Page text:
And it turns out this is the main road – actually the only road – through the mountains going south. Here it is a little wider, the actually entry from the road I was on is little more than an overgrown foot track. And once again I’m heading up but this time through some slippery, sloppy muddy parts.
First part navigated and things dry out a bit. But I’m still going up and I’m starting to hear and smell the engine working hard over this tough irregular road. It’s a struggle and at some points I ponder turning back. But the thought that there might be something special just around the corner spurs me on.
I’m also spurred on my the fact that there are relatively fresh bike tracks along here which means that it is still getting used often enough that I can be rescued if the need be! In fact I start to worry about hitting a rock and falling off and breaking bones. But not enough to stop me. Around here I could also start to hear the buzzing of chainsaws so I figured these bikes tracks may have been made today. It was only a few minutes later I realised it was the buzz and rattle of cicadas (or whatever other bugs make noise in here).
Up and up and just a small gap in the bamboo jungle. Now I have to hope that Google Maps is keeping me on track.
This one is still one the way up. About another 15 minutes later I reached a peak and took some video (which I can’t upload here). It’s a panaroma around both sides of the ridge and it is absolutely silent except the buzzing of insects. No industry, no people, no machines. Just nature. If you can zoom in to this picture you’ll find Kwanyin as a tiny white dot in the distance.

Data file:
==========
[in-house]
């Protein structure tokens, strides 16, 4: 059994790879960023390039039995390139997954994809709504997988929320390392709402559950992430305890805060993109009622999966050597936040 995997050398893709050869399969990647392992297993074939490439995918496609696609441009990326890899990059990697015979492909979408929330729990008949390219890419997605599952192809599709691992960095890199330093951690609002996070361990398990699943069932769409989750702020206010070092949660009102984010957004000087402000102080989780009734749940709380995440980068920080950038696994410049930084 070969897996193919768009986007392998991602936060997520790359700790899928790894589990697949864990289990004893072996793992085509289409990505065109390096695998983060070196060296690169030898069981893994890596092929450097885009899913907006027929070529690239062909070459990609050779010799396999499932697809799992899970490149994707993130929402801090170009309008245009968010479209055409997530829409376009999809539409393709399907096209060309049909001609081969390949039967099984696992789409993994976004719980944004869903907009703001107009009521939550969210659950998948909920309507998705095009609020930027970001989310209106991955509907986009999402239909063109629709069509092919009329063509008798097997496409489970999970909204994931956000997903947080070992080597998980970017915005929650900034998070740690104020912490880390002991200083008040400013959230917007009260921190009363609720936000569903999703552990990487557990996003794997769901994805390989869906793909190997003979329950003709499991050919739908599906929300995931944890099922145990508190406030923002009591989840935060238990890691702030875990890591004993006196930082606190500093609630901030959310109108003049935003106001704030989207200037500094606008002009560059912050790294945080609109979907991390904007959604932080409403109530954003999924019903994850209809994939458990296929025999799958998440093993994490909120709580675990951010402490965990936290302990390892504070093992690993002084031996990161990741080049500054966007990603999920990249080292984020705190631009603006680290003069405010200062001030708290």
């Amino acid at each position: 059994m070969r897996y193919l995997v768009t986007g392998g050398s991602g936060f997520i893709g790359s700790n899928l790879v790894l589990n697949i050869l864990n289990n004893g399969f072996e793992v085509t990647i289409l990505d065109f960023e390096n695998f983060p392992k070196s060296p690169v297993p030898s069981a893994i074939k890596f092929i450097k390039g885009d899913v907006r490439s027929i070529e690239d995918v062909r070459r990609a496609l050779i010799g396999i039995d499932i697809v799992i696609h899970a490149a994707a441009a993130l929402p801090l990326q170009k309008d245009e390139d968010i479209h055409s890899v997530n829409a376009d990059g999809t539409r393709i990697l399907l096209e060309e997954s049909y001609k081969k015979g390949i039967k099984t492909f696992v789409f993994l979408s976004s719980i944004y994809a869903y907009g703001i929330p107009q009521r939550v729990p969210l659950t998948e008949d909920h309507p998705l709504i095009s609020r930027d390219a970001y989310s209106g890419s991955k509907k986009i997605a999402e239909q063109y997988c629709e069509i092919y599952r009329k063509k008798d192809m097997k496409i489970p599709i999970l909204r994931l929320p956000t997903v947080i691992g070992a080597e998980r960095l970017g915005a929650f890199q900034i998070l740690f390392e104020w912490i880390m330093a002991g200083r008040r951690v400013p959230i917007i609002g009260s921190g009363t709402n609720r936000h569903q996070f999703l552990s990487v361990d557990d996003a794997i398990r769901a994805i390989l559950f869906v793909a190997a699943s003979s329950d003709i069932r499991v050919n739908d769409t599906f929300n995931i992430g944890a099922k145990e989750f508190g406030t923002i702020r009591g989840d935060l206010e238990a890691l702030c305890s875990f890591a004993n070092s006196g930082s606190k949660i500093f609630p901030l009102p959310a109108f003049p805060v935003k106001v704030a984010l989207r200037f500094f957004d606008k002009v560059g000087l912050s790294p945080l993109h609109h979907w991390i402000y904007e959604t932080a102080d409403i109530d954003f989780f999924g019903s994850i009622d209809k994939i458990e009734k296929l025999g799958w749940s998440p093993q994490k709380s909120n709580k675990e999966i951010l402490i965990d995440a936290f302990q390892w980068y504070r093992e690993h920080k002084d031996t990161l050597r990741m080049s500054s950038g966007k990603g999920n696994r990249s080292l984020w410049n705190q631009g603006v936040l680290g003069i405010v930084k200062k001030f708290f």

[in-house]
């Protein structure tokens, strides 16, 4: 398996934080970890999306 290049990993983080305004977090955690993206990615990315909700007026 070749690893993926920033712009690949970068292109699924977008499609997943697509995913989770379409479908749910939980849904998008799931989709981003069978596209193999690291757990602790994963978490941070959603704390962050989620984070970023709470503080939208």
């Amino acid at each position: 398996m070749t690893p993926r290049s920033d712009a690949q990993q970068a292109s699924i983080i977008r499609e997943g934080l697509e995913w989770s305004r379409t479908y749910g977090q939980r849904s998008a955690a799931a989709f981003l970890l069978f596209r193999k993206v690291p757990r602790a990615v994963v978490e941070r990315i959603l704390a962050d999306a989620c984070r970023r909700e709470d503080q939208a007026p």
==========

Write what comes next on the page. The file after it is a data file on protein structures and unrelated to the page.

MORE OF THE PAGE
And so, to the other side. Now, getting down was a scarier prospect than going up. Just over the edge here turned into thick mud and brakes became less functional. I could hear the roar of engines in the distance and presently four teenagers rounded the corner on their trail bikes and we smiled and nodded at each other and I’m sure they had a good laugh at the silly foreigner trying to navigate these roads with his little step through motorbike. Whatever, I made it down safely.
Going down hill didn’t last for long as I finally arrived at this village which was only 4 kms away from the main road but had taken me about an hour to get here. At each village the road returns to concrete until you get to the other side. At each concrete road I had thought I had arrived back on regular routes, only to discover more mud just around the corner, or, once again, up the hill. It was also threatening to rain up here but only managed a spit.
If you’re going to live in a wooden shack, make sure it’s the best spot in the village. Up some more again.
Zooming in on this shows the ridges of the mountains repeating off into the distance. It was around here I started to feel a natural ecstasy. A oneness, a wholeness. Goddamn, I want to hold on to that feeling.